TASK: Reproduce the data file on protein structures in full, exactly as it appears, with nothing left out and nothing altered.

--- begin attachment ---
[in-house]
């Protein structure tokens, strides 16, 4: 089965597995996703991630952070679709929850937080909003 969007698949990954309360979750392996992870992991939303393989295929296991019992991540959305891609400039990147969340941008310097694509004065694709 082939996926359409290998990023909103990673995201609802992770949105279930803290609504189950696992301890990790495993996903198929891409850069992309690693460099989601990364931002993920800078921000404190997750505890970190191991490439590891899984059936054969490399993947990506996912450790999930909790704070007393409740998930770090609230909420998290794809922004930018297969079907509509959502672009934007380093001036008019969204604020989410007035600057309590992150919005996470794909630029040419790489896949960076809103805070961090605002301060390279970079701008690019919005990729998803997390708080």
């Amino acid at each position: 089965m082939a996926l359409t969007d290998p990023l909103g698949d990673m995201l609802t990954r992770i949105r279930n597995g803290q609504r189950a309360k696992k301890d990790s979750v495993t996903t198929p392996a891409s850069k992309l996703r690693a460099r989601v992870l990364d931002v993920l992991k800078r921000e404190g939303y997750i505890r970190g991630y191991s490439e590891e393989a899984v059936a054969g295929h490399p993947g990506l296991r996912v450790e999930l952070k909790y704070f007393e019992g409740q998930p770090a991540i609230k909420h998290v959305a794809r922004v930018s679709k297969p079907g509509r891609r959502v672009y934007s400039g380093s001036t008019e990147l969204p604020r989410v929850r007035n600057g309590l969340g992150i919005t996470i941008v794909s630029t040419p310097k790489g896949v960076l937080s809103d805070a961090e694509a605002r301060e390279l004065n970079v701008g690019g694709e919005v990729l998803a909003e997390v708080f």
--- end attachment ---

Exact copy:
[in-house]
């Protein structure tokens, strides 16, 4: 089965597995996703991630952070679709929850937080909003 969007698949990954309360979750392996992870992991939303393989295929296991019992991540959305891609400039990147969340941008310097694509004065694709 082939996926359409290998990023909103990673995201609802992770949105279930803290609504189950696992301890990790495993996903198929891409850069992309690693460099989601990364931002993920800078921000404190997750505890970190191991490439590891899984059936054969490399993947990506996912450790999930909790704070007393409740998930770090609230909420998290794809922004930018297969079907509509959502672009934007380093001036008019969204604020989410007035600057309590992150919005996470794909630029040419790489896949960076809103805070961090605002301060390279970079701008690019919005990729998803997390708080």
């Amino acid at each position: 089965m082939a996926l359409t969007d290998p990023l909103g698949d990673m995201l609802t990954r992770i949105r279930n597995g803290q609504r189950a309360k696992k301890d990790s979750v495993t996903t198929p392996a891409s850069k992309l996703r690693a460099r989601v992870l990364d931002v993920l992991k800078r921000e404190g939303y997750i505890r970190g991630y191991s490439e590891e393989a899984v059936a054969g295929h490399p993947g990506l296991r996912v450790e999930l952070k909790y704070f007393e019992g409740q998930p770090a991540i609230k909420h998290v959305a794809r922004v930018s679709k297969p079907g509509r891609r959502v672009y934007s400039g380093s001036t008019e990147l969204p604020r989410v929850r007035n600057g309590l969340g992150i919005t996470i941008v794909s630029t040419p310097k790489g896949v960076l937080s809103d805070a961090e694509a605002r301060e390279l004065n970079v701008g690019g694709e919005v990729l998803a909003e997390v708080f």